Orcas do NOT belong in Tanks, Mega Still MIA, Law Suit for Belugas, 72 Remain at A Whale of A Week!
Late last year Action for Dolphins joined hundreds of people outside Marineland Antibes to protest the rumoured transfer of their four orcas to China.
The protest was organised by One Voice and Groupe Anti-Captivite.
The enormous crowd drew national media attention and following the protest Marineland put out an official statement saying they would NOT be moving their orcas in 2020.
This is a big win for the orcas, and for everyone who joined the protest. Transfers are traumatising for the animals, which are kept in small dark boxes for hours on end.
Another endangered orca is presumed dead. Mega, as he was known, was the father of many of the population's young orcas. His loss brings the number of orcas in the Pacific Northwest down to just 72. Please help the Wildlife and Wild Places Defense Fund. Your help is needed if we're going to keep these orcas from going extinct. Three other orcas were presumed dead last summer, and every death makes the orcas' future more uncertain. That's why we're ramping up our battle for them this year. To ensure more orcas don't starve, we'll be fighting for removal of dams along the lower Snake River. Breaching these dams will help the salmon population grow, which in turn will help keep orcas alive. This latest fight builds on our legal work to reduce the harm done by Pacific salmon fisheries and to protect these orcas from underwater noises that interfere with their ability to communicate and find food. Hope for the species remains: A calf born last year was recently seen alive. Because of the high mortality rates of newborns, making it past the first year is a critical milestone. We can't let orcas disappear on our watch. So we're fighting on all fronts to save them. Every hour of every day we lose one species to extinction. The planet is becoming lonelier as plants and animals disappear. West Coast orcas are among the most endangered mammals on the planet, and they need our help now. This is urgent, vital work — so please, give today to the Wildlife and Wild Places Defense Fund.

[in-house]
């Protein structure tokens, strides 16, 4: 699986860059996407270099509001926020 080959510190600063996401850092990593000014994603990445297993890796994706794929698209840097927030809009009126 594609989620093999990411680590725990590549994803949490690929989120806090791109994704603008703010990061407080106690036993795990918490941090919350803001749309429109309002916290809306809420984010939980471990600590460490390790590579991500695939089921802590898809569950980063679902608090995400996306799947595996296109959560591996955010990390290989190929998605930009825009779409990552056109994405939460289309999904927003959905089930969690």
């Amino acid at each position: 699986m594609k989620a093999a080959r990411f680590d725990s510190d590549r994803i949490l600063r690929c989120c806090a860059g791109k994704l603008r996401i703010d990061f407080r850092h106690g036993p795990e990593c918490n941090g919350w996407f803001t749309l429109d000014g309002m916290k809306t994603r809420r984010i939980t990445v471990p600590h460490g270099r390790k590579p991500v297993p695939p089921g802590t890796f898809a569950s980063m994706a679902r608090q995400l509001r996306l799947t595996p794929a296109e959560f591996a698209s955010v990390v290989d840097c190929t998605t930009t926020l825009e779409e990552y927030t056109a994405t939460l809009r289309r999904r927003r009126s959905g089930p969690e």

Mega, also known as L41, is a vital member of the critically endangered Southern Resident orca clan, and he is nowhere to be found. Last time observers spotted Mega, he was frighteningly thin. Now, experts fear he is dead.
Only 72 Southern Resident orcas remain. These orcas are starving to death, and each and every loss is truly devastating. That’s why we need your help, Don, to power our urgent efforts to rescue Southern Resident orcas from extinction.
Suit to Take On Oil and Gas Threat to Cook Inlet's Belugas
New government data reveal a dramatic decline in Alaska's endangered belugas, down to just 279 animals in Cook Inlet. That's why the Center for Biological Diversity and allies have notified the Trump administration we intend to sue over its approval of oil exploration in the white whales' home. The feds relied on higher beluga numbers in 2019 when giving the green light to Hilcorp Alaska to harm these whales (and other animals) as it expands oil and gas operations in the inlet. Our notice says the company must consider the new, smaller numbers and much steeper rate of decline. "The Trump administration needs to stop handing out permits for the fossil fuel industry to blast, pile drive, and drill in Cook Inlet," said the Center's Julie Teel Simmonds. "These animals are hanging on by a thread. We have to protect them and give them some peace." Read more in the Anchorage Daily News and consider making a gift supporting our work to protect belugas and other wildlife from oil and gas exploration.
Center Op-ed: How to Help Washington's Whales and Salmon
The endangered West Coast population of orcas is down to as few as 72 individuals. One of the main threats to their existence is the decline of the salmon they eat. That's why, writes Center attorney Sophia Ressler in a new op-ed, Washington's lawmakers must implement common-sense measures to protect salmon populations. One way to do that? End destructive hobby gold mining in salmon-spawning rivers and streams. Read the op-ed.